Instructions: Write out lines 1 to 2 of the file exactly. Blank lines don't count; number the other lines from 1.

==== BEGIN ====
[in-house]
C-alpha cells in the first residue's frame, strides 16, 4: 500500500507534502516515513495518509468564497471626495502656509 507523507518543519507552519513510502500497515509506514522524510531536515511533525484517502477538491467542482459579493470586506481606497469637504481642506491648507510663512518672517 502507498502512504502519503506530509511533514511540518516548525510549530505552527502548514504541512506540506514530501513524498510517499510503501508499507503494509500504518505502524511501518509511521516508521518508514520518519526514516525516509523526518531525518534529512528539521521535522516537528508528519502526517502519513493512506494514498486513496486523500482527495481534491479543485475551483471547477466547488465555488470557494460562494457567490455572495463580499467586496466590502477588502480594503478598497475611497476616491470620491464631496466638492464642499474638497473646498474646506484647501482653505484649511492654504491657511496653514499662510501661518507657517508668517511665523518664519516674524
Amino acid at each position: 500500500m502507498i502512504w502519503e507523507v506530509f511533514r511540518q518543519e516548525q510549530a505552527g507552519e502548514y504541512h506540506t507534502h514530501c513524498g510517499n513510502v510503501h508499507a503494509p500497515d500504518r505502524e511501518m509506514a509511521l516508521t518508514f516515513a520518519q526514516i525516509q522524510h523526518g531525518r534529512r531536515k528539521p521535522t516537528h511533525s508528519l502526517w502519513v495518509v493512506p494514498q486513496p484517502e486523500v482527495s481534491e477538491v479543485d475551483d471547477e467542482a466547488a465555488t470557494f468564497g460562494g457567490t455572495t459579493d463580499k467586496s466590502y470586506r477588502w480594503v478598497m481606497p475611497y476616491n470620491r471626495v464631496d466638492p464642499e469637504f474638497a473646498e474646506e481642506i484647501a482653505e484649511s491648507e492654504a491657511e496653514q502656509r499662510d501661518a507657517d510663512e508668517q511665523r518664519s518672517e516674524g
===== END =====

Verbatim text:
[in-house]
C-alpha cells in the first residue's frame, strides 16, 4: 500500500507534502516515513495518509468564497471626495502656509 507523507518543519507552519513510502500497515509506514522524510531536515511533525484517502477538491467542482459579493470586506481606497469637504481642506491648507510663512518672517 502507498502512504502519503506530509511533514511540518516548525510549530505552527502548514504541512506540506514530501513524498510517499510503501508499507503494509500504518505502524511501518509511521516508521518508514520518519526514516525516509523526518531525518534529512528539521521535522516537528508528519502526517502519513493512506494514498486513496486523500482527495481534491479543485475551483471547477466547488465555488470557494460562494457567490455572495463580499467586496466590502477588502480594503478598497475611497476616491470620491464631496466638492464642499474638497473646498474646506484647501482653505484649511492654504491657511496653514499662510501661518507657517508668517511665523518664519516674524